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The correct choice and placement of lights in any space is always easiest if planned ahead and thoughtfully considered. Our talented team have put together some advice to ensure you can maximise the lighting potential of your next project.

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Make a Lighting Plan

A lighting plan doesn’t need to be difficult and is most easily achieved by using existing floor plans and elevations! Focus specifically on what activities take place in each room (eating, relaxing, working), key features of a room you want to highlight and what architectural boundaries you may need to take into account. Consider style, scale, output, colour of bulbs and even temperature of lights before making any purchases.

Use a key to differentiate between different types of light such as pendants, down lights, and spots. Be very specific with location when you know there is no ceiling space to make adjustments. At this stage it’s important to work out exactly where significant furniture pieces such as dining tables are being placed so that the lights can be placed accordingly on the plan.

Layer Your Lighting

Take a layered approach to lighting with different light sources across different levels to create ambiance and interest in a room. Use lighting to make the most of a room’s size and shape. Up-lighting makes a room feel larger, low hung pendants create an illusion of height, while clusters of lighting make large rooms seem cosier. Use your elevations on your plan to thoughtfully specify the placement of any wall mounted lights.

Lighting Needs to Be Purposeful

This is perhaps the most important aspect of lighting. You need to consider what tasks are being undertaken in each room, and exactly where that task will take place. The correct lights should be placed at those points, irrespective of its relationship to the ceiling.

Cooking requires more concentrated lighting so bright focused light above workstations should be combined with adjustable spotlights or recessed lighting in cabinets and above stove tops. For reading, flexible and directional lighting aimed away from you is better. Powder rooms require a combination of sidelights and down lights. Dimmers are also extremely useful, providing an energy efficient and effective way to quickly change the atmosphere and warmth of a room.

Consider the Bulb

The bulb choice contributes greatly to the effect and purpose of the light. Consider the following:

  • What intensity of light do you require in your space? A higher watt bulb will give you a brighter light.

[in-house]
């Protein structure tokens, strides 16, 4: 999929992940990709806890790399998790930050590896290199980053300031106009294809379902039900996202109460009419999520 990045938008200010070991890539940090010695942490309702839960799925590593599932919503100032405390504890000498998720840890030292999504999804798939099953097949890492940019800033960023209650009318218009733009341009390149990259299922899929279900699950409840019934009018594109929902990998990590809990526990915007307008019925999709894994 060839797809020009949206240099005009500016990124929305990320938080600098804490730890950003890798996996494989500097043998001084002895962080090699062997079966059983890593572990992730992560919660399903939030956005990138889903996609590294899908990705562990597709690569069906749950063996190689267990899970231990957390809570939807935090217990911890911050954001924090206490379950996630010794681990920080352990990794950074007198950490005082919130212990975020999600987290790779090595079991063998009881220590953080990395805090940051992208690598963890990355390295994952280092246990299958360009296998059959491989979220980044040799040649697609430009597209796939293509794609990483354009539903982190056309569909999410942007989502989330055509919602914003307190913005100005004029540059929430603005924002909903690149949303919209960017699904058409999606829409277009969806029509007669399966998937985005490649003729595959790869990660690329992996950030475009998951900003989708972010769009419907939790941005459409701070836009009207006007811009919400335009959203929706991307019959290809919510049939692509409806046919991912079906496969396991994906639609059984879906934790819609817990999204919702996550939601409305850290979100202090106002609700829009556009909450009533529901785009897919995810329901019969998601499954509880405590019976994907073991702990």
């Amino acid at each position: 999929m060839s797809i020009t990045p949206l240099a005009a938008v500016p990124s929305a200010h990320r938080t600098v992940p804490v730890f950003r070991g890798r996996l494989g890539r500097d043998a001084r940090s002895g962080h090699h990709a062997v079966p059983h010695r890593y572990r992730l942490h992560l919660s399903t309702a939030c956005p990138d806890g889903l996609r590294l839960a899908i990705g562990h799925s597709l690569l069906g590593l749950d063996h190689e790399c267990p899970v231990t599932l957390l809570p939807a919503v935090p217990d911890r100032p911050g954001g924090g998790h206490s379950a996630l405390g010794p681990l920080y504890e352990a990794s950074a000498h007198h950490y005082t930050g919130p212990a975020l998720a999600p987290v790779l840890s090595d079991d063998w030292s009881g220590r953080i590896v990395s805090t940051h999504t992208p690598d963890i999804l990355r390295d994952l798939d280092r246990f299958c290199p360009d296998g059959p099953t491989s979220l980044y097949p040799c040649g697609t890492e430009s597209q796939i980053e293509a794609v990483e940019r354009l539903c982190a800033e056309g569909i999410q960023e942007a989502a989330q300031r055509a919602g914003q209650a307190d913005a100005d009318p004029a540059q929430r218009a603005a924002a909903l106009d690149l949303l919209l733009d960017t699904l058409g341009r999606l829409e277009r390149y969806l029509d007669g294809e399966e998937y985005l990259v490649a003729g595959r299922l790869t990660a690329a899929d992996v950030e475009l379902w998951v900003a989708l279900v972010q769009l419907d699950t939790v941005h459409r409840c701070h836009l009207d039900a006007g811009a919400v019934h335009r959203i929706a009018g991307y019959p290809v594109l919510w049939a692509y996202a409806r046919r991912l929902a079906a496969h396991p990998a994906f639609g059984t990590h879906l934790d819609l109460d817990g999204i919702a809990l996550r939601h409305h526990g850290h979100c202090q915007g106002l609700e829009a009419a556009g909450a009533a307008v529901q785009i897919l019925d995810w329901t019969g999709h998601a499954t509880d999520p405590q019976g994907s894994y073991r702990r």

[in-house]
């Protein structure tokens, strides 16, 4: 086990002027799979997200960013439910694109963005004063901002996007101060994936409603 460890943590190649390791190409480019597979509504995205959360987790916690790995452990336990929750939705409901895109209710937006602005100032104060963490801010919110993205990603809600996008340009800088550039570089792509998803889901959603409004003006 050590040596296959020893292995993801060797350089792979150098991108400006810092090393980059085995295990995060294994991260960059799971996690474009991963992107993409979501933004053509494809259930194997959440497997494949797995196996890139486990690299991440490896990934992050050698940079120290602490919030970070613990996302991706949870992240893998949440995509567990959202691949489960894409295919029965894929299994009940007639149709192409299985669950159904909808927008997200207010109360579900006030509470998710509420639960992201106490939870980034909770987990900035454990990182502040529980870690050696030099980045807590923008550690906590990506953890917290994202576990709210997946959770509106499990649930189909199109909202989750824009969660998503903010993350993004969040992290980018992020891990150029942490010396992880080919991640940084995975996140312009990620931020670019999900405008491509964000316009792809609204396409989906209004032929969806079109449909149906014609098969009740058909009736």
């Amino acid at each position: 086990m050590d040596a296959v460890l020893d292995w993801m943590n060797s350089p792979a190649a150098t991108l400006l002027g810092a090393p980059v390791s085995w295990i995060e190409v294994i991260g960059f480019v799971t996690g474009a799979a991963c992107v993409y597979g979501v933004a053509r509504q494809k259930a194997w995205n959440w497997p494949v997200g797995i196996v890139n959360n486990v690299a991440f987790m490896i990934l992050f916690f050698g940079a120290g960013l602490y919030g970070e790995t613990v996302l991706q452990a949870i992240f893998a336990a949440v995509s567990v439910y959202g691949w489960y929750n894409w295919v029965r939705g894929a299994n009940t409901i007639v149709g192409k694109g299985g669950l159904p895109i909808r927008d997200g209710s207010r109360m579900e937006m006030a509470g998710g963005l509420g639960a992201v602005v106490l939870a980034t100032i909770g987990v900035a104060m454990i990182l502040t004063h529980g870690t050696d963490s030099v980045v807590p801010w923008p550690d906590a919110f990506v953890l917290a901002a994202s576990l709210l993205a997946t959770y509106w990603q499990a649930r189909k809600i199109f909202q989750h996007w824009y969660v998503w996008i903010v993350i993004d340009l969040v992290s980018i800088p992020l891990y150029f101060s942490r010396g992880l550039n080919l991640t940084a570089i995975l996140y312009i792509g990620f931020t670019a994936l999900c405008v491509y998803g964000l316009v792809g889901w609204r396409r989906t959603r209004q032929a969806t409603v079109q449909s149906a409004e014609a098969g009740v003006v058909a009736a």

• What atmosphere are you trying to achieve? Look at colour temperature to set a mood. Lower colour temperature bulbs are more similar to candlelight, while higher temperature bulbs are more akin to a blue sky outside.
  • What are your energy efficiency goals? Energy efficiency should be considered where possible and especially for more frequently used lights.
  • Are you trying to make a design or focal statement? Look for bulbs with different scales, shape or colours.

Spotlights to Highlight

Use lighting to subtly (or not so subtly) focus on a feature walls, architectural element or key possession (like your mahogany leather sofa or winged armchair). Wall mounted lights symmetrically arranged on either side of a statement mirror above the mantelpiece of a fireplace will add warmth, sophistication and elegance to a room.

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Light the Way at Night

Outdoor lighting provides the opportunity to create a magical ambiance that provides not only a safe guide, but also a welcoming one. Upwards lighting is usually the best choice here, as it is more considerate to neighbouring properties due to less distribution of light.

Night time lighting inside the house needs to be gentle on the eye, this is important for restful sleep, or return to sleep if somebody needs to get up in the night for the bathroom. Harsh lighting can cause temporary blindness and alertness upon flicking a switch. Invest in directional floor level lighting in hallways, staircases and the bathroom to create subtle warmth and to act as a guide.

Cohesive Style

Finally tie your lighting scheme together with cohesive style. To achieve this, keep the theme, colours and material finishes consistent throughout the home. An array of too many styles can be confusing on the eye and will cause uneasiness. Neutral, lighter tones will open up a space and make it appear larger, statement pops of colour (for example through lampshades) will add interest, while darker hues add a touch of luxury and cosiness. Keep it simple and consistent.

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